The antiarrhythmic sodium-channel blocker mexiletine is used to treat patients with myotonia. However, around 30% of patients do not benefit from mexiletine due to poor tolerability or suboptimal response. Safinamide is an add-on therapy to levodopa for Parkinson's disease. In addition to MAOB inhibition, safinamide inhibits neuronal sodium channels, conferring anticonvulsant activity in models of epilepsy. Here, we investigated the effects of safinamide on skeletal muscle hNav1.4 sodium channels and in models of myotonia, in-vitro and in-vivo. Using patch-clamp, we showed that safinamide reversibly inhibited sodium currents in HEK293T cells transfected with hNav1.4. At the holding potential (hp) of −120 mV, the half-maximum inhibitory concentrations (IC50) were 160 and 33 μM at stimulation frequencies of 0.1 and 10 Hz, respectively. The calculated affinity constants of safinamide were dependent on channel state: 420 μM for closed channels and 9 μM for fast-inactivated channels. The p.F1586C mutation in hNav1.4 greatly impaired safinamide inhibition, suggesting that the drug binds to the local anesthetic receptor site in the channel pore. In a condition mimicking myotonia, i.e. hp. of −90 mV and 50-Hz stimulation, safinamide inhibited INa with an IC50 of 6 μM, being two-fold more potent than mexiletine. Using the two-intracellular microelectrodes current-clamp method, action potential firing was recorded in vitro in rat skeletal muscle fibers in presence of the chloride channel blocker, 9-anthracene carboxylic acid (9-AC), to increase excitability. Safinamide counteracted muscle fiber hyperexcitability with an IC50 of 13 μM. In vivo, oral safinamide was tested in the rat model of myotonia. In this model, intraperitoneal injection of 9-AC greatly increased the time of righting reflex (TRR) due to development of muscle stiffness. Safinamide counteracted 9-AC induced TRR increase with an ED50 of 1.2 mg/kg, which is 7 times lower than that previously determined for mexiletine. In conclusion, safinamide is a potent voltage and frequency dependent blocker of skeletal muscle sodium channels. Accordingly, the drug was able to counteract abnormal muscle hyperexcitability induced by 9-AC, both in vitro and in vivo. Thus, this study suggests that safinamide may have potential in treating myotonia and warrants further preclinical and human studies to fully evaluate this possibility.

Safinamide's potential in treating nondystrophic myotonias: Inhibition of skeletal muscle voltage-gated sodium channels and skeletal muscle hyperexcitability in vitro and in vivo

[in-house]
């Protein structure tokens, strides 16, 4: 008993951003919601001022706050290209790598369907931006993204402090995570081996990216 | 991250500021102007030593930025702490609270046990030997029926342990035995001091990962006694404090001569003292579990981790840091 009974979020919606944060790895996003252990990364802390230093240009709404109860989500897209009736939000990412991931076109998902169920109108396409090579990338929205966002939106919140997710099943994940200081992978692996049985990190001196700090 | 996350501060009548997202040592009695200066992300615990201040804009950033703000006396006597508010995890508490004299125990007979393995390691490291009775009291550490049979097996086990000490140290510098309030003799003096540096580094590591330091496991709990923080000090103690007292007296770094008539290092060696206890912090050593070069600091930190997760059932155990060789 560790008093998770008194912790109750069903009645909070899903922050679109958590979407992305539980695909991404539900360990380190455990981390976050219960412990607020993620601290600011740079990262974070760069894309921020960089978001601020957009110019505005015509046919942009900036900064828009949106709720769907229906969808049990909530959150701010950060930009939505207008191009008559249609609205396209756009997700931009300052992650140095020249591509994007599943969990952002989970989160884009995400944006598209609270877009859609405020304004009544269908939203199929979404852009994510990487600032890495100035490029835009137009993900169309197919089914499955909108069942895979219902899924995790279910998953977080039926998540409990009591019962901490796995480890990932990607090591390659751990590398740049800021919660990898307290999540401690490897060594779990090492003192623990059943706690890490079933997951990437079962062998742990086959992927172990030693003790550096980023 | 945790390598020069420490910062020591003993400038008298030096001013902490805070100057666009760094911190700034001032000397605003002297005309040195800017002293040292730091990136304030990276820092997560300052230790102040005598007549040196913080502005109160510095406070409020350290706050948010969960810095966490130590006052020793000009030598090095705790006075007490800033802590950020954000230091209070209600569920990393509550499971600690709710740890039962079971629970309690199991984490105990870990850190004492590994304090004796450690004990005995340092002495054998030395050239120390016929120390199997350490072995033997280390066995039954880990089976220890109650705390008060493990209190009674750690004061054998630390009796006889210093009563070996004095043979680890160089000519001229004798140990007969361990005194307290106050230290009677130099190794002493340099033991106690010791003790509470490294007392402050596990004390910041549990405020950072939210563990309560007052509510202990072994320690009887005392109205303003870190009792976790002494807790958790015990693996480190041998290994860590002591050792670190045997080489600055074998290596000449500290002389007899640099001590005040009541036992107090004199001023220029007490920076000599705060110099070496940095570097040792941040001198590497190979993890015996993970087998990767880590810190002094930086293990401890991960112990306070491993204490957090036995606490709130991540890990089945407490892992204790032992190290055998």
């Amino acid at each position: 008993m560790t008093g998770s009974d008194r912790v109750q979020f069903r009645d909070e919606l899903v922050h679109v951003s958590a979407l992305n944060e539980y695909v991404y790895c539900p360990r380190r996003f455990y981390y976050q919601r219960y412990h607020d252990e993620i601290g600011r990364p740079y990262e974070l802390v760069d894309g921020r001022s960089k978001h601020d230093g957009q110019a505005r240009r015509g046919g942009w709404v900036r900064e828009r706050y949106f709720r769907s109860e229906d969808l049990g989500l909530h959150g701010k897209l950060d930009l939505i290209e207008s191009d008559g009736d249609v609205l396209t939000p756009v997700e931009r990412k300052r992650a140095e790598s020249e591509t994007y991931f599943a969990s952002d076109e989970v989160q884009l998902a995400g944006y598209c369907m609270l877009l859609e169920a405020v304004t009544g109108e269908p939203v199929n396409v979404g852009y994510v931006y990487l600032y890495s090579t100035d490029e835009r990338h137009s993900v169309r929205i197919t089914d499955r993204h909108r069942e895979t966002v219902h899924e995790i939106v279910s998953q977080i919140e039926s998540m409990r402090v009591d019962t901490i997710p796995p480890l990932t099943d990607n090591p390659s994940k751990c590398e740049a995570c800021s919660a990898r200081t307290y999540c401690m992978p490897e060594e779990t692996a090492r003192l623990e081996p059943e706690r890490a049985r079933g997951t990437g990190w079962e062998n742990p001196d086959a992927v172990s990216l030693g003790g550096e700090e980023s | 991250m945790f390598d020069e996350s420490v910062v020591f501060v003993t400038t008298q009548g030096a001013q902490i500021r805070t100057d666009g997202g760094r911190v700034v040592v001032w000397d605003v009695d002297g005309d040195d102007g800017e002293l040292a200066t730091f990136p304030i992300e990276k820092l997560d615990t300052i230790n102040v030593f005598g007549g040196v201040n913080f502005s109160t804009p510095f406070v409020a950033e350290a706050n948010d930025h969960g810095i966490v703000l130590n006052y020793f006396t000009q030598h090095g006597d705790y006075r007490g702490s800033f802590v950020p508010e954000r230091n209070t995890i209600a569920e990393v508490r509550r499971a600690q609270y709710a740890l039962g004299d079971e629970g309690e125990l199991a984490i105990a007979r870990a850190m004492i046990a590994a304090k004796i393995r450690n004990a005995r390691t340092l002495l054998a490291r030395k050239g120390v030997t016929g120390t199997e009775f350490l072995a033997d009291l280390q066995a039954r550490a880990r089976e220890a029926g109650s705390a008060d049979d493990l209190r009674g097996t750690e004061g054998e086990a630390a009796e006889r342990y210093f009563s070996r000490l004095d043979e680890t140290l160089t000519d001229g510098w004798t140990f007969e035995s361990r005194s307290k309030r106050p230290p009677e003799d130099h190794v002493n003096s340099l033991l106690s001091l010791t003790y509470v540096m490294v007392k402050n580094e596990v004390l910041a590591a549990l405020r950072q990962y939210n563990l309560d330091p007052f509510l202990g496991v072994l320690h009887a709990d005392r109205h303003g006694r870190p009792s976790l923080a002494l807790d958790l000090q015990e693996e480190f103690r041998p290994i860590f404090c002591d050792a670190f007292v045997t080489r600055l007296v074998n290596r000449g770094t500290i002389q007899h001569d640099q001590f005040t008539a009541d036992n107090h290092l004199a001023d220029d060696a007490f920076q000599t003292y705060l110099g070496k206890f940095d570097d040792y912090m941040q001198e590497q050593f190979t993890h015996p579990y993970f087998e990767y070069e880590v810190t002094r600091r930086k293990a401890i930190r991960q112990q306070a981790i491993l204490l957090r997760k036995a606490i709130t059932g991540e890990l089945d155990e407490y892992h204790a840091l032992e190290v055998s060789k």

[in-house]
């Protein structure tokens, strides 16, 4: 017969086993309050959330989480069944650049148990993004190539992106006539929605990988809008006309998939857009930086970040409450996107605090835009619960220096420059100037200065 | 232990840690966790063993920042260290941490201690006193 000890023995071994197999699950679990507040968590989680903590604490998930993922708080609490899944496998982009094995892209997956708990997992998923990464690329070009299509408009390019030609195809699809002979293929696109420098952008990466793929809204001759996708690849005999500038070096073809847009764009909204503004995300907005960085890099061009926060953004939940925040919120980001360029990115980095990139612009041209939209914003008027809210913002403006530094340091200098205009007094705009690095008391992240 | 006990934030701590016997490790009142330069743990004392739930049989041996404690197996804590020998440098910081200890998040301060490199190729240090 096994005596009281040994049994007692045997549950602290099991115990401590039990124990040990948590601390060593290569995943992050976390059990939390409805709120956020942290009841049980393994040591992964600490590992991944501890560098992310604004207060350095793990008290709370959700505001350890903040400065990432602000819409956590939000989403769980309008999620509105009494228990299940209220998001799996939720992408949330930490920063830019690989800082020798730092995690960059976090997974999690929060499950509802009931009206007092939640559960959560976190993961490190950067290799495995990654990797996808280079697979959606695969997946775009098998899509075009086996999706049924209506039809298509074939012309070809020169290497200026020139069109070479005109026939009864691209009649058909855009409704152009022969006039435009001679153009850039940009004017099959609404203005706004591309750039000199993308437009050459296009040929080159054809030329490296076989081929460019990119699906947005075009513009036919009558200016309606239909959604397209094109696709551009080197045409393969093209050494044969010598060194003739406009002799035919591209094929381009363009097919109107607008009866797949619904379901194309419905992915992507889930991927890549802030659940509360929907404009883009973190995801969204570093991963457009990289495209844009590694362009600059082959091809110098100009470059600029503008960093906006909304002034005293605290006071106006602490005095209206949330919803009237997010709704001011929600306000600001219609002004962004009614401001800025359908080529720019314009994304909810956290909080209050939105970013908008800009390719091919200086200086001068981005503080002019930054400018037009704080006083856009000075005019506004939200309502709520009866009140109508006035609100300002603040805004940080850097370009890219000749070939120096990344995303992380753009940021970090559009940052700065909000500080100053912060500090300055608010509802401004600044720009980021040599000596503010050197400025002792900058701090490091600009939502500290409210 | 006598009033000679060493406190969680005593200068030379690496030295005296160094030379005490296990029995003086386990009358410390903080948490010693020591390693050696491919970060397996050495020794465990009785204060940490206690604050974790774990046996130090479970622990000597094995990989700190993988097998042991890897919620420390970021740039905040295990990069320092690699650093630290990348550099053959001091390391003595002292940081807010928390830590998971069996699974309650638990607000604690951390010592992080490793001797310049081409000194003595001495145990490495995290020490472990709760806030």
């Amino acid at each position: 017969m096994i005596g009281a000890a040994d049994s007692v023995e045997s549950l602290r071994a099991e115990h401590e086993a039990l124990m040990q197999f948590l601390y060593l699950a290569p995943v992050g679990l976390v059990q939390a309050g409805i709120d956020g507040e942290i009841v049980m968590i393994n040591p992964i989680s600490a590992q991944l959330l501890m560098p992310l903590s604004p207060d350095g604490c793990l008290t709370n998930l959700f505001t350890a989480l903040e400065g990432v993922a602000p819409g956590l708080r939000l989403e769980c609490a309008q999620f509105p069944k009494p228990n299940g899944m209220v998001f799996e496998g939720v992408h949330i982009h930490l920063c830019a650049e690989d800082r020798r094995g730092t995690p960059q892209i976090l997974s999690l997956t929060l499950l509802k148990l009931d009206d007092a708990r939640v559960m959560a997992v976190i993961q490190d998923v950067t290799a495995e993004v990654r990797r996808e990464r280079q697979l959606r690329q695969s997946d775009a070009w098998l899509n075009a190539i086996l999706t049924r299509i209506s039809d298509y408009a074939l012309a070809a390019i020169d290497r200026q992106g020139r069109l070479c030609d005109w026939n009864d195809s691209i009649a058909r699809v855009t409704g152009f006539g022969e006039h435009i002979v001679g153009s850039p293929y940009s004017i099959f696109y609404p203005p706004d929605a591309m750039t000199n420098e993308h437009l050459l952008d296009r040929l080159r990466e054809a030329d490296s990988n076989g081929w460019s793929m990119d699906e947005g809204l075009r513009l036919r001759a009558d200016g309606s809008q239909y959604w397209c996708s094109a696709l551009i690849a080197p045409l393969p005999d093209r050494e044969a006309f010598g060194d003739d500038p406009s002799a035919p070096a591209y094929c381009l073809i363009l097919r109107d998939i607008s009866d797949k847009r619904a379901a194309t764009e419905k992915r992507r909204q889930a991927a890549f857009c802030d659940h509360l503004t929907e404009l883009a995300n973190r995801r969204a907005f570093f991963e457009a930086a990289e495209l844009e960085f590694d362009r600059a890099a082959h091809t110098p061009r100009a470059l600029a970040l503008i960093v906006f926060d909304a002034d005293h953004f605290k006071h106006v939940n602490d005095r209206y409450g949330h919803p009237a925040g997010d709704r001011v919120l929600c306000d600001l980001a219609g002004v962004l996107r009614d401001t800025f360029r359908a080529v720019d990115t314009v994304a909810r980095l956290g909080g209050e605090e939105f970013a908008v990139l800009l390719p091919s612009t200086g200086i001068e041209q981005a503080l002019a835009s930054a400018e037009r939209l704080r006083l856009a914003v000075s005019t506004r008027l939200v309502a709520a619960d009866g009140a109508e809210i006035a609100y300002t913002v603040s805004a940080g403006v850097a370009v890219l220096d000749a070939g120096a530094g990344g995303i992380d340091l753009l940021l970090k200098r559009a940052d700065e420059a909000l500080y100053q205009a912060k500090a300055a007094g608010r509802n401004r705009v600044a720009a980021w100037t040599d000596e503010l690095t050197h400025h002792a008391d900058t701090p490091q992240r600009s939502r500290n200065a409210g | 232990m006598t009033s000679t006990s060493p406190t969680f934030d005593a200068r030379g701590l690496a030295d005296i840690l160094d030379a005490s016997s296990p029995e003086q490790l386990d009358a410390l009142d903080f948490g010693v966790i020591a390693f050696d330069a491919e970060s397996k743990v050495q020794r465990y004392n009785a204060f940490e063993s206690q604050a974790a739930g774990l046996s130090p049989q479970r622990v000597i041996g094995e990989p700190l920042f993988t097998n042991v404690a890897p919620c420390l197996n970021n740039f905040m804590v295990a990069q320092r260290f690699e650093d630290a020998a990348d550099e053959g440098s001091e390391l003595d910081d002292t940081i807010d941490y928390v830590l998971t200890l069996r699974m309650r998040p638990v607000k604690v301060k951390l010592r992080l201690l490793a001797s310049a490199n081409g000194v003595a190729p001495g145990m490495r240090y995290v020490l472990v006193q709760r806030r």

Desaphy Jean-François;Farinato Alessandro;Altamura Concetta;De Bellis Michela;Imbrici Paola;Tarantino Nancy;Carratù Maria Rosaria;De Luca Annamaria;Conte Diana;Pierno Sabata
2020

Abstract

The antiarrhythmic sodium-channel blocker mexiletine is used to treat patients with myotonia. However, around 30% of patients do not benefit from mexiletine due to poor tolerability or suboptimal response. Safinamide is an add-on therapy to levodopa for Parkinson's disease. In addition to MAOB inhibition, safinamide inhibits neuronal sodium channels, conferring anticonvulsant activity in models of epilepsy. Here, we investigated the effects of safinamide on skeletal muscle hNav1.4 sodium channels and in models of myotonia, in-vitro and in-vivo. Using patch-clamp, we showed that safinamide reversibly inhibited sodium currents in HEK293T cells transfected with hNav1.4. At the holding potential (hp) of −120 mV, the half-maximum inhibitory concentrations (IC50) were 160 and 33 μM at stimulation frequencies of 0.1 and 10 Hz, respectively. The calculated affinity constants of safinamide were dependent on channel state: 420 μM for closed channels and 9 μM for fast-inactivated channels. The p.F1586C mutation in hNav1.4 greatly impaired safinamide inhibition, suggesting that the drug binds to the local anesthetic receptor site in the channel pore. In a condition mimicking myotonia, i.e. hp. of −90 mV and 50-Hz stimulation, safinamide inhibited INa with an IC50 of 6 μM, being two-fold more potent than mexiletine. Using the two-intracellular microelectrodes current-clamp method, action potential firing was recorded in vitro in rat skeletal muscle fibers in presence of the chloride channel blocker, 9-anthracene carboxylic acid (9-AC), to increase excitability. Safinamide counteracted muscle fiber hyperexcitability with an IC50 of 13 μM. In vivo, oral safinamide was tested in the rat model of myotonia. In this model, intraperitoneal injection of 9-AC greatly increased the time of righting reflex (TRR) due to development of muscle stiffness. Safinamide counteracted 9-AC induced TRR increase with an ED50 of 1.2 mg/kg, which is 7 times lower than that previously determined for mexiletine. In conclusion, safinamide is a potent voltage and frequency dependent blocker of skeletal muscle sodium channels. Accordingly, the drug was able to counteract abnormal muscle hyperexcitability induced by 9-AC, both in vitro and in vivo. Thus, this study suggests that safinamide may have potential in treating myotonia and warrants further preclinical and human studies to fully evaluate this possibility.
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Utilizza questo identificativo per citare o creare un link a questo documento: http://hdl.handle.net/11586/266186
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